The taco guys are pretty good. I think you would be happier long term with a different system. Only time will really tell.


Did you set up a gauge between the pumps?

I estimate pump size semi regularly. I can't imagine why their curve would say one thing and in real life could be so much different, and the tech support guy says "oh yeah that's normal".

Did he say why you're not getting 8gpm (or near it) with one pump?
I estimate pump size semi regularly. I can't imagine why their curve would say one thing and in real life could be so much different, and the tech support guy says "oh yeah that's normal".
I think I see why you're asking that. He seemed to be referring to pressure drop tables rather than the pump chart which I think you are. According the chart using the 6.75' of head that you estimate definitely shows around 8gpm. But the pressure drop table says 42' of head for 8gpm in 150' of 3/4 PEX. And it really does make intuitive sense there's no way that pump will push 8gpm through 3/4" PEX. There must be an assumption or something in those charts that's not stated and is misleading.

I think you would be happier long term with a different system. Only time will really tell.
Remember, I've lived with this for four years with a single pump (for each loop). I am thoroughly happy with it except it could be faster, and two pumps solves that. So as long as I'm not destroying my plumbing it's the perfect system for me.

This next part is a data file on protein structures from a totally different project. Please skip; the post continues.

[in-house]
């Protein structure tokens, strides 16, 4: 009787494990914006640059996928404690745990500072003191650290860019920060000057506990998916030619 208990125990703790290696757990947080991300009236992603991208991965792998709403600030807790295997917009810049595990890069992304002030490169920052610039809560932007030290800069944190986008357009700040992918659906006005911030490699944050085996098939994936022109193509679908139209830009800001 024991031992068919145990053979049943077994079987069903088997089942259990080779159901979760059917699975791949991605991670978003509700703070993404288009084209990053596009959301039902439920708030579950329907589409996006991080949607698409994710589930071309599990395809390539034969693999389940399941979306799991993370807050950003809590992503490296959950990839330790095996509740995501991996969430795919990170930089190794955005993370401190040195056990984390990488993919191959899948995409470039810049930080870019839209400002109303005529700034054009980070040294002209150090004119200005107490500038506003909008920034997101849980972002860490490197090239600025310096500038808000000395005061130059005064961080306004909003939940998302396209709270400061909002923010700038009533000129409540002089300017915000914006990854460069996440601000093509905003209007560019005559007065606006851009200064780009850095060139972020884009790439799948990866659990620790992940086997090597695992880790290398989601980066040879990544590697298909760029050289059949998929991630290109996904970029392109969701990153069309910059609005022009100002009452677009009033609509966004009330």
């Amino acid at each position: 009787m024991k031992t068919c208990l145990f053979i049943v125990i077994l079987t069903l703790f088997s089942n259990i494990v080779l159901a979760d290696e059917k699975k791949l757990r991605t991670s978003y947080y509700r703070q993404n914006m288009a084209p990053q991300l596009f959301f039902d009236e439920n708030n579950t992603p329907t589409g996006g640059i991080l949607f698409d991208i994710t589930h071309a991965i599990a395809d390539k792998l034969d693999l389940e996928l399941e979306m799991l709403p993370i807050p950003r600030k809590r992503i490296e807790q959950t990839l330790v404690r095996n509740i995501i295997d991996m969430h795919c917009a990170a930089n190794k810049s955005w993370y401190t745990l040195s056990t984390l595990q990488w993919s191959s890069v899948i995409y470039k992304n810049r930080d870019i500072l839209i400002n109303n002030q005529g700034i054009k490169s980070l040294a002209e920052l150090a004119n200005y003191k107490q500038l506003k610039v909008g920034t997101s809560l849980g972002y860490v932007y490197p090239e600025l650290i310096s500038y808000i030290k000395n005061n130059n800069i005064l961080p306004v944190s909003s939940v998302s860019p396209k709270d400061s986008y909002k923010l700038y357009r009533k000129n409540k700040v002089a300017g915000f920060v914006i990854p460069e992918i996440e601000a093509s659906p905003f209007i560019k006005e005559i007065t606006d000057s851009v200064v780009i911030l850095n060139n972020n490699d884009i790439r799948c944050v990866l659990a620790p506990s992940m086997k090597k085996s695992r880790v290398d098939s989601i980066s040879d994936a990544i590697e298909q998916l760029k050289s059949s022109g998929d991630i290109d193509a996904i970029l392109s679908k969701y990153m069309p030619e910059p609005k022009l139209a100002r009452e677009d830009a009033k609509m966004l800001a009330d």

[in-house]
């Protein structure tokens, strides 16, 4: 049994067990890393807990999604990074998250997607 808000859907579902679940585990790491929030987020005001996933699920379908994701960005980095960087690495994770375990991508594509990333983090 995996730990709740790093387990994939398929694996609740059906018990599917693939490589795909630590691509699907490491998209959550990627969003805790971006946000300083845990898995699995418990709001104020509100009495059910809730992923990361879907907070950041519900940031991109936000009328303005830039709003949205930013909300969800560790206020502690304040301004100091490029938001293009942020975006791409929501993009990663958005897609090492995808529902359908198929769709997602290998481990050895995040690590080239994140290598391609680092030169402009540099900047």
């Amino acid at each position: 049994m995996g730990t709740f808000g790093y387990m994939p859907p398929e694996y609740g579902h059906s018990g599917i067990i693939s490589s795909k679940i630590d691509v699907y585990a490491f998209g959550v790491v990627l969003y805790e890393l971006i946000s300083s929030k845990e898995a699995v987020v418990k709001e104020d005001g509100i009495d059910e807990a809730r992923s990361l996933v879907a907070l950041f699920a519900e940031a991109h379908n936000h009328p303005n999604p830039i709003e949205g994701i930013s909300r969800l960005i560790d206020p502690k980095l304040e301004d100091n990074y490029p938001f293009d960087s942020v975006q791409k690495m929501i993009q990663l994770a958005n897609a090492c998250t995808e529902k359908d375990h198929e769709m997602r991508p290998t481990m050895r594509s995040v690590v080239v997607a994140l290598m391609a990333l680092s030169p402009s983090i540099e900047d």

Did you set up a gauge between the pumps?
I've wondered about the pressure between them as well. I have not done it only because I'm afraid of wearing out my push to connect fittings by taking them on and off so much. I'd like to understand this issue with the pump charts first and then maybe I'll reconsider putting a gauge between the pumps depending on what the outcome is.
 

Kabra

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What was wrong with the original four pump system?
Nothing was wrong, it worked great. I just always wished for faster hot water delivery. I realized I could reconfigure the system to work with a common pump(s) and get rid of all the check valves since I had added the solenoid valves as a modification. And because I had three extra pumps I decided why not try two of them together. So trying that second pump was the real motivation reconfigure the system and it paid off.
 

Kabra

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Solenoids being non potable water work differently and can have different elastomers that change the taste of the water. Here's a valve it doesn't have a direct lift.
Thanks for posting that. The point about the bacteria is something I hadn't thought about. Not sure it matters for hot water but I'll definitely think about it. Looks like the proper valves are around $100 each or a little more.
 

Fitter30

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Thanks for posting that. The point about the bacteria is something I hadn't thought about. Not sure it matters for hot water but I'll definitely think about it. Looks like the proper valves are around $100 each or a little more.
There is big difference between China and others.Go to their web site they have both portable and not it might be stainless.
 

John Gayewski